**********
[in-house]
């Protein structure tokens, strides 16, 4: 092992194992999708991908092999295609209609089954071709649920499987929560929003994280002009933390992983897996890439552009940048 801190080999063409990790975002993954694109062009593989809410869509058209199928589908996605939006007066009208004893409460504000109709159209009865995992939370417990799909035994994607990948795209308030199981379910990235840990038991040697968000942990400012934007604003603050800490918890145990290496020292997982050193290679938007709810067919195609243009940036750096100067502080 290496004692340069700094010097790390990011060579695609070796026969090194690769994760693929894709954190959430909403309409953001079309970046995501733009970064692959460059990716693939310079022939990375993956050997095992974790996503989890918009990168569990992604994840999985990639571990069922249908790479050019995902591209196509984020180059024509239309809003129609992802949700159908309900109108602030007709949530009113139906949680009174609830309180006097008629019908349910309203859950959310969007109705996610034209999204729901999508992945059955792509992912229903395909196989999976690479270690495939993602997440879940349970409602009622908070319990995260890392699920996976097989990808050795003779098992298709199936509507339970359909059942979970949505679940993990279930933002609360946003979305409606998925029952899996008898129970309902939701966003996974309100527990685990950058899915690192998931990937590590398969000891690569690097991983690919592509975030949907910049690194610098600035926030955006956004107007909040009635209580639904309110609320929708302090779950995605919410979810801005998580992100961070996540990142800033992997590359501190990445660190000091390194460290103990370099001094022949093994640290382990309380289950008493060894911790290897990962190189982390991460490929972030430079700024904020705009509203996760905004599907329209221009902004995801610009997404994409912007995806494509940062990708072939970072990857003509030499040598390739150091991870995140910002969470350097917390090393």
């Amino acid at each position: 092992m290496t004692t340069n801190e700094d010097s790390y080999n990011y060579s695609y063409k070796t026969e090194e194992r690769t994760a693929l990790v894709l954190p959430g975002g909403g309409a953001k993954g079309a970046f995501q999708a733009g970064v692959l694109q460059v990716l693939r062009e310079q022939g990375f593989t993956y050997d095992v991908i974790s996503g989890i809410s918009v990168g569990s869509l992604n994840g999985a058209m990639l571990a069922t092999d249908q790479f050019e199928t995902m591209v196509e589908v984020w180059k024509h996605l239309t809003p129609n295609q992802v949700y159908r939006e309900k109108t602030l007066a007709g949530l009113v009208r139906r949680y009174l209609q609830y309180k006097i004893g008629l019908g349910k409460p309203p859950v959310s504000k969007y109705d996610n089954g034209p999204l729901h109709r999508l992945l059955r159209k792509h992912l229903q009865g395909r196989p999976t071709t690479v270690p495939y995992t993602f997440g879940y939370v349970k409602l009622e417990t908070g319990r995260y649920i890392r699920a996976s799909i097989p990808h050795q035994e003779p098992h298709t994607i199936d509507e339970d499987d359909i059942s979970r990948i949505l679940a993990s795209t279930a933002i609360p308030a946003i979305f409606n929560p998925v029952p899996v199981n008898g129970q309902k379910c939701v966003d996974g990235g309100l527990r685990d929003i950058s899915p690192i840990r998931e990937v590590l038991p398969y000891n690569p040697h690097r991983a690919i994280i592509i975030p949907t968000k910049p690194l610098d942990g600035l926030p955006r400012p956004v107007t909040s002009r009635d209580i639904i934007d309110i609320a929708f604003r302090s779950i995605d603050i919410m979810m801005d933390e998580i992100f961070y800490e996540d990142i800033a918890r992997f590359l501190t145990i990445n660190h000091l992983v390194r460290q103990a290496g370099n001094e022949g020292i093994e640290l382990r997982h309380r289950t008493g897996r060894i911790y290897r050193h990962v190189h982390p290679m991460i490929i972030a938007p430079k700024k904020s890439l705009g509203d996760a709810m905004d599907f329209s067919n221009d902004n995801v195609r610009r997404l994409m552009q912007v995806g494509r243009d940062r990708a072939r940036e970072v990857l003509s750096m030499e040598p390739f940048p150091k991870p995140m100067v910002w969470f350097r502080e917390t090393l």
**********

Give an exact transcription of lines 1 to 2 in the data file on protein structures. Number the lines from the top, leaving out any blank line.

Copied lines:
[in-house]
């Protein structure tokens, strides 16, 4: 092992194992999708991908092999295609209609089954071709649920499987929560929003994280002009933390992983897996890439552009940048 801190080999063409990790975002993954694109062009593989809410869509058209199928589908996605939006007066009208004893409460504000109709159209009865995992939370417990799909035994994607990948795209308030199981379910990235840990038991040697968000942990400012934007604003603050800490918890145990290496020292997982050193290679938007709810067919195609243009940036750096100067502080 290496004692340069700094010097790390990011060579695609070796026969090194690769994760693929894709954190959430909403309409953001079309970046995501733009970064692959460059990716693939310079022939990375993956050997095992974790996503989890918009990168569990992604994840999985990639571990069922249908790479050019995902591209196509984020180059024509239309809003129609992802949700159908309900109108602030007709949530009113139906949680009174609830309180006097008629019908349910309203859950959310969007109705996610034209999204729901999508992945059955792509992912229903395909196989999976690479270690495939993602997440879940349970409602009622908070319990995260890392699920996976097989990808050795003779098992298709199936509507339970359909059942979970949505679940993990279930933002609360946003979305409606998925029952899996008898129970309902939701966003996974309100527990685990950058899915690192998931990937590590398969000891690569690097991983690919592509975030949907910049690194610098600035926030955006956004107007909040009635209580639904309110609320929708302090779950995605919410979810801005998580992100961070996540990142800033992997590359501190990445660190000091390194460290103990370099001094022949093994640290382990309380289950008493060894911790290897990962190189982390991460490929972030430079700024904020705009509203996760905004599907329209221009902004995801610009997404994409912007995806494509940062990708072939970072990857003509030499040598390739150091991870995140910002969470350097917390090393």